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dc.contributor.authorBoné, Eduardo
dc.coverage.spatialChiapas (Mexico)
dc.date.accessioned2007-01-03T06:36:42Z
dc.date.available2007-01-03T06:36:42Z
dc.date.issued2014-01-28
dc.descriptionPresented at the Spring 2014 Center for Collaborative Conservation (https://collaborativeconservation.org/) Seminar and Discussion Series, "Collaborative Conservation in Practice: Innovations in Communities around the World", January 28, 2014, Colorado State University, Fort Collins, Colorado. This series focused on the work that the CCC's Collaborative Conservation Fellows have been doing across the Western U.S. and around the world.
dc.descriptionEduardo is a Mexican biologist interested in planning and management of natural areas, communication of science, environmental education and geographic information systems. He has worked in NGOs, governments, academia and the United Nations in Europe, Africa, Latin America and the United States since 2002. He is currently the Coordinator of the Conservation Leadership Through Learning (CLTL) master's program at CSU. As part of the 5th cohort of CCC fellows he is spearheading the creation of a transnational trail network to connect Mexico with Central America.
dc.descriptionRecorded speech and PowerPoint presentation.
dc.description.abstractChiapas is one of Mexico's most biologically and culturally diverse states, but also the poorest in the country. A vast network of pre-Colombian, colonial era and modern trails connect indigenous and rural communities throughout the state. It also functions as a natural corridor system used by wildlife connecting different protected areas ranging from rain and oak-pine forests to mangrove ecosystems. Unlike the USA, protected areas are inhabited and communally owned, and the role of the government is to promote wise land use and stewardship in partnership with local communities and private landowners. This seminar will present the results of "Caminando Chiapas", a project to use this network as a catalyst to diversify economic activities, build local capacities linked with ecotourism enterprises, as well as a tool to connect natural protected areas along the Mesoamerican Biological Corridor from Mexico to Panama. To date "Caminando Chiapas" has mapped 35 trails (171 miles) in Southeast Mexico and 22 trails (53 miles) in Panama creating alliances with local communities and authorities. We still have 6000 more miles to hike together!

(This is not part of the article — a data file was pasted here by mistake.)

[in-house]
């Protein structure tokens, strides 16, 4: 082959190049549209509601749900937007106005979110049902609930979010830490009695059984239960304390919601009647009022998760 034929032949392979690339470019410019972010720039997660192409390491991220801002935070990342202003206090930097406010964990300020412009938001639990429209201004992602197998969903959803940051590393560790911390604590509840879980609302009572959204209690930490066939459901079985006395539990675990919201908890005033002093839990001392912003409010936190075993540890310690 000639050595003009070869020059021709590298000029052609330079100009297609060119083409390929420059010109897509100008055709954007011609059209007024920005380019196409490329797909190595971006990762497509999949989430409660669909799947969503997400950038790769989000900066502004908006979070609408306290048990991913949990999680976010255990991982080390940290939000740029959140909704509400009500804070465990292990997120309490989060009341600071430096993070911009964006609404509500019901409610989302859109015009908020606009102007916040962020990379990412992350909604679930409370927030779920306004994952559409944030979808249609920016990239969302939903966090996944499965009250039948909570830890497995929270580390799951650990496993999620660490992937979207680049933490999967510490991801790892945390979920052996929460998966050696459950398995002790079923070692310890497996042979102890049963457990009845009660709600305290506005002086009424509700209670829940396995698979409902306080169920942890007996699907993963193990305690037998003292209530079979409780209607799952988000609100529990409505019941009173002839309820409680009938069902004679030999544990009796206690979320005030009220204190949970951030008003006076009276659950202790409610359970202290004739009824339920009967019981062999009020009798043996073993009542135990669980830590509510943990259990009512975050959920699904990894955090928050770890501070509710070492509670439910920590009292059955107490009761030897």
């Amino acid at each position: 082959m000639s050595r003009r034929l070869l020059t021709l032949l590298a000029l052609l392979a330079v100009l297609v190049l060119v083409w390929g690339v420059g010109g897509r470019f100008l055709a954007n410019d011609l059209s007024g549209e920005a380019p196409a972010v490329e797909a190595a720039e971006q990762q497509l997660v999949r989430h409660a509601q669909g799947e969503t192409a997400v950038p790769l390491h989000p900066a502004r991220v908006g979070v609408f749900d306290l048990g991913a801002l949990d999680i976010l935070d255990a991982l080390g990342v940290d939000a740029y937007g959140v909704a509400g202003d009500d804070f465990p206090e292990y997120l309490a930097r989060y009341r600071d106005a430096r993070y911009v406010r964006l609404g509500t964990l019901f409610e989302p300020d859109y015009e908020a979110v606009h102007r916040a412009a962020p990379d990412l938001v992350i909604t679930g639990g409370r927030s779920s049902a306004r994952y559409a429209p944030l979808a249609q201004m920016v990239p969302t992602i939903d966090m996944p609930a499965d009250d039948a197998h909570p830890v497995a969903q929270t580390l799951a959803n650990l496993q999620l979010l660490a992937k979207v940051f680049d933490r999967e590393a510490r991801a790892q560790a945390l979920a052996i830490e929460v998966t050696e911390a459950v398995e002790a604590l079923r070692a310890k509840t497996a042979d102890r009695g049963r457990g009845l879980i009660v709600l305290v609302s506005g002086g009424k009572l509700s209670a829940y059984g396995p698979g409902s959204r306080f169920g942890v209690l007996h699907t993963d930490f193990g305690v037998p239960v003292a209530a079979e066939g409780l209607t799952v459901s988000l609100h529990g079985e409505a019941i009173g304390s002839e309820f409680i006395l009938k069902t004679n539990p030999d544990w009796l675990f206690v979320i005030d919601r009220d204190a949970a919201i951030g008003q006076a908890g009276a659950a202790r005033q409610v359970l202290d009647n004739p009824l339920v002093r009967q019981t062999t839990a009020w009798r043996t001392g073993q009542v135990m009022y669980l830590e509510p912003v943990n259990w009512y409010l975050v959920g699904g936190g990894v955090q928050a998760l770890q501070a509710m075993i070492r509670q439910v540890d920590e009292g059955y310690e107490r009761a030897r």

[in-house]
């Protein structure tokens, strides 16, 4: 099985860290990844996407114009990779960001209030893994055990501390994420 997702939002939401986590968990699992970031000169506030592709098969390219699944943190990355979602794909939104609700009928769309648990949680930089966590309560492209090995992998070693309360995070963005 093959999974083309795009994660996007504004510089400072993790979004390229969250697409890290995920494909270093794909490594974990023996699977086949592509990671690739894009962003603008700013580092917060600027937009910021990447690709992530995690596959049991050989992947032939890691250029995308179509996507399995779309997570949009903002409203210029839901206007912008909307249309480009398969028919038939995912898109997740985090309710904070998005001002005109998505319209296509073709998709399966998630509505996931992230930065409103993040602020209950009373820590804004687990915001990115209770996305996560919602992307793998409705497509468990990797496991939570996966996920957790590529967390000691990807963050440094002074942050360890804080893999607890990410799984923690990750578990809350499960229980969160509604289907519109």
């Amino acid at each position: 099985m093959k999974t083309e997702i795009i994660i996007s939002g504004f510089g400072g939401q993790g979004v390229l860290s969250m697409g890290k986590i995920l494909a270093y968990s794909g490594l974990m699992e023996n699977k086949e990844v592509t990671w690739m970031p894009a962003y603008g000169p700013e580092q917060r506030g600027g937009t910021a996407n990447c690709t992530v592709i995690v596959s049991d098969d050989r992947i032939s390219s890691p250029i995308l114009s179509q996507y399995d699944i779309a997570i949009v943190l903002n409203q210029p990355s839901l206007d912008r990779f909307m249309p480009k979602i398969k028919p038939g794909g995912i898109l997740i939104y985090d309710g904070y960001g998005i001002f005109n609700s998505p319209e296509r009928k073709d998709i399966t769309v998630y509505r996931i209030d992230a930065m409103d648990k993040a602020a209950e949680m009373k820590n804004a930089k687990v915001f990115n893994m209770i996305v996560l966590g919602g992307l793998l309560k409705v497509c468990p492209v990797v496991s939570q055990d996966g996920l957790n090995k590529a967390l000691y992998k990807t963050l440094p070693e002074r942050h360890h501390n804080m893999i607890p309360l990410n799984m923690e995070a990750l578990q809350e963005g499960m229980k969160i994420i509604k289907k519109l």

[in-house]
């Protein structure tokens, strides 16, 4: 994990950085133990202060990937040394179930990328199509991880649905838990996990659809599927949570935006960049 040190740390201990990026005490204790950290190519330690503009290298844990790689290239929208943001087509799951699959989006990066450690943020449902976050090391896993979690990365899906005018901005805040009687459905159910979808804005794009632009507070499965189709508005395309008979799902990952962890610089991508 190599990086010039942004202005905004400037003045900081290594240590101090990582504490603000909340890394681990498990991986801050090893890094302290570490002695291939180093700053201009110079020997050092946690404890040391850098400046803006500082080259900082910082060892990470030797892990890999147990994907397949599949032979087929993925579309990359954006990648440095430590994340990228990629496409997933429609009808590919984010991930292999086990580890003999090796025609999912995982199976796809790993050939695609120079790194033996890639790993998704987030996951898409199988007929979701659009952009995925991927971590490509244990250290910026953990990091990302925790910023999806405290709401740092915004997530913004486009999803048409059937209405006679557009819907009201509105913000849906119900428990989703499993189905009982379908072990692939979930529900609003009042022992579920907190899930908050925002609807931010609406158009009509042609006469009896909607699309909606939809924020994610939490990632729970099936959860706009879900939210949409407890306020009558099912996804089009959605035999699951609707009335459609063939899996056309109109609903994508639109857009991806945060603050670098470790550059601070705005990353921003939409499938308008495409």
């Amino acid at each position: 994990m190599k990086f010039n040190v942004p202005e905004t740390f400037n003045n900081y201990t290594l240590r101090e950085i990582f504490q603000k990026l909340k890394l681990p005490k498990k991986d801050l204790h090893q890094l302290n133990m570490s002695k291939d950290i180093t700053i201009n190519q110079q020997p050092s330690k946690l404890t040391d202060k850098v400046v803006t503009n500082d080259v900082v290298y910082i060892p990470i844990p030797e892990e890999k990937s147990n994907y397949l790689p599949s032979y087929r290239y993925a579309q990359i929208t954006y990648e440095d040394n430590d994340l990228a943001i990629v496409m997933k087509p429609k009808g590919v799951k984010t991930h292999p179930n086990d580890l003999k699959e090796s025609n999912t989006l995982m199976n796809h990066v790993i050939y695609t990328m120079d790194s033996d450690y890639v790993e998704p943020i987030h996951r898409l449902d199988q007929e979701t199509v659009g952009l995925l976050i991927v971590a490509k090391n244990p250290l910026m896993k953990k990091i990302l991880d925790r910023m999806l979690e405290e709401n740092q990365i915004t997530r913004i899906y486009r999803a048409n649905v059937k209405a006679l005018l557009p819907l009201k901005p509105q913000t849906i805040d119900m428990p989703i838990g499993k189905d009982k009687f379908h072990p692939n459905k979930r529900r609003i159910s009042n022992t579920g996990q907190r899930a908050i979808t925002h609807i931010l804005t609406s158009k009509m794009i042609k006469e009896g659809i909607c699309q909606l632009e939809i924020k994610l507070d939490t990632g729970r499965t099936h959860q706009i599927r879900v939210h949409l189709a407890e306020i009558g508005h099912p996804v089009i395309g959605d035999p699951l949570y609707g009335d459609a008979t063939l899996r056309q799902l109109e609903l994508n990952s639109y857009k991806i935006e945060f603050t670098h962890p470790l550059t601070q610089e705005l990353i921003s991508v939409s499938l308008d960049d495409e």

dc.format.extent49 minutes 40 seconds
dc.format.mediumborn digital
dc.format.mediumdigital moving image formats
dc.identifier.urihttp://hdl.handle.net/10217/82303
dc.languageEnglish
dc.publisherColorado State University. Libraries
dc.relation.ispartofSpring 2014 - Seminar and Discussion Series
dc.titleTrail network in Chiapas: linking people, ecosystems and ideas
dc.typeMovingImage
dc.typeText


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